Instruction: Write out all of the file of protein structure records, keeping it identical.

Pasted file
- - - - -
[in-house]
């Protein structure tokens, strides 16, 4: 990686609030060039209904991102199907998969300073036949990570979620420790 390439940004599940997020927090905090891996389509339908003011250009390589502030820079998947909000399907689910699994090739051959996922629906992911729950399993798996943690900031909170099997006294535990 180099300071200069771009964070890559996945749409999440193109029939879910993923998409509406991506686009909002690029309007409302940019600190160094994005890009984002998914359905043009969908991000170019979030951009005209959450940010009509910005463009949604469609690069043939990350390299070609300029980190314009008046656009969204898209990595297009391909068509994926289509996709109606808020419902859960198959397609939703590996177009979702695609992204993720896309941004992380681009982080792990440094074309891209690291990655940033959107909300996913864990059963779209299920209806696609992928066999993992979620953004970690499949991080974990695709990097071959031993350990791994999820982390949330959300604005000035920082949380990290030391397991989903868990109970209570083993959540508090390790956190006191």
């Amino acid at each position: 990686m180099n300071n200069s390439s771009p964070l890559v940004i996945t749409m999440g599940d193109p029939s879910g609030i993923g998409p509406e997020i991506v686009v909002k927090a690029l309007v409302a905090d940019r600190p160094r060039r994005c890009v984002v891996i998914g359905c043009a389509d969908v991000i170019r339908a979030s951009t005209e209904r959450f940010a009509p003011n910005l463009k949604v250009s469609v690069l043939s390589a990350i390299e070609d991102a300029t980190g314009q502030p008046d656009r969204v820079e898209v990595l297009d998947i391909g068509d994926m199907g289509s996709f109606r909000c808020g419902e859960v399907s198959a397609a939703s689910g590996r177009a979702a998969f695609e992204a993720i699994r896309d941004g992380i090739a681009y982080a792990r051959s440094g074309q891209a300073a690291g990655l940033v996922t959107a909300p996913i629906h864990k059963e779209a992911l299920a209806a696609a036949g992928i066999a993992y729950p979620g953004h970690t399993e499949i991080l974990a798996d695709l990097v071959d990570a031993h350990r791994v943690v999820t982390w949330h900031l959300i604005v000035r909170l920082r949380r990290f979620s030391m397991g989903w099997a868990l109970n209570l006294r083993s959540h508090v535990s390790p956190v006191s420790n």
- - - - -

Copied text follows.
[in-house]
């Protein structure tokens, strides 16, 4: 990686609030060039209904991102199907998969300073036949990570979620420790 390439940004599940997020927090905090891996389509339908003011250009390589502030820079998947909000399907689910699994090739051959996922629906992911729950399993798996943690900031909170099997006294535990 180099300071200069771009964070890559996945749409999440193109029939879910993923998409509406991506686009909002690029309007409302940019600190160094994005890009984002998914359905043009969908991000170019979030951009005209959450940010009509910005463009949604469609690069043939990350390299070609300029980190314009008046656009969204898209990595297009391909068509994926289509996709109606808020419902859960198959397609939703590996177009979702695609992204993720896309941004992380681009982080792990440094074309891209690291990655940033959107909300996913864990059963779209299920209806696609992928066999993992979620953004970690499949991080974990695709990097071959031993350990791994999820982390949330959300604005000035920082949380990290030391397991989903868990109970209570083993959540508090390790956190006191």
């Amino acid at each position: 990686m180099n300071n200069s390439s771009p964070l890559v940004i996945t749409m999440g599940d193109p029939s879910g609030i993923g998409p509406e997020i991506v686009v909002k927090a690029l309007v409302a905090d940019r600190p160094r060039r994005c890009v984002v891996i998914g359905c043009a389509d969908v991000i170019r339908a979030s951009t005209e209904r959450f940010a009509p003011n910005l463009k949604v250009s469609v690069l043939s390589a990350i390299e070609d991102a300029t980190g314009q502030p008046d656009r969204v820079e898209v990595l297009d998947i391909g068509d994926m199907g289509s996709f109606r909000c808020g419902e859960v399907s198959a397609a939703s689910g590996r177009a979702a998969f695609e992204a993720i699994r896309d941004g992380i090739a681009y982080a792990r051959s440094g074309q891209a300073a690291g990655l940033v996922t959107a909300p996913i629906h864990k059963e779209a992911l299920a209806a696609a036949g992928i066999a993992y729950p979620g953004h970690t399993e499949i991080l974990a798996d695709l990097v071959d990570a031993h350990r791994v943690v999820t982390w949330h900031l959300i604005v000035r909170l920082r949380r990290f979620s030391m397991g989903w099997a868990l109970n209570l006294r083993s959540h508090v535990s390790p956190v006191s420790n």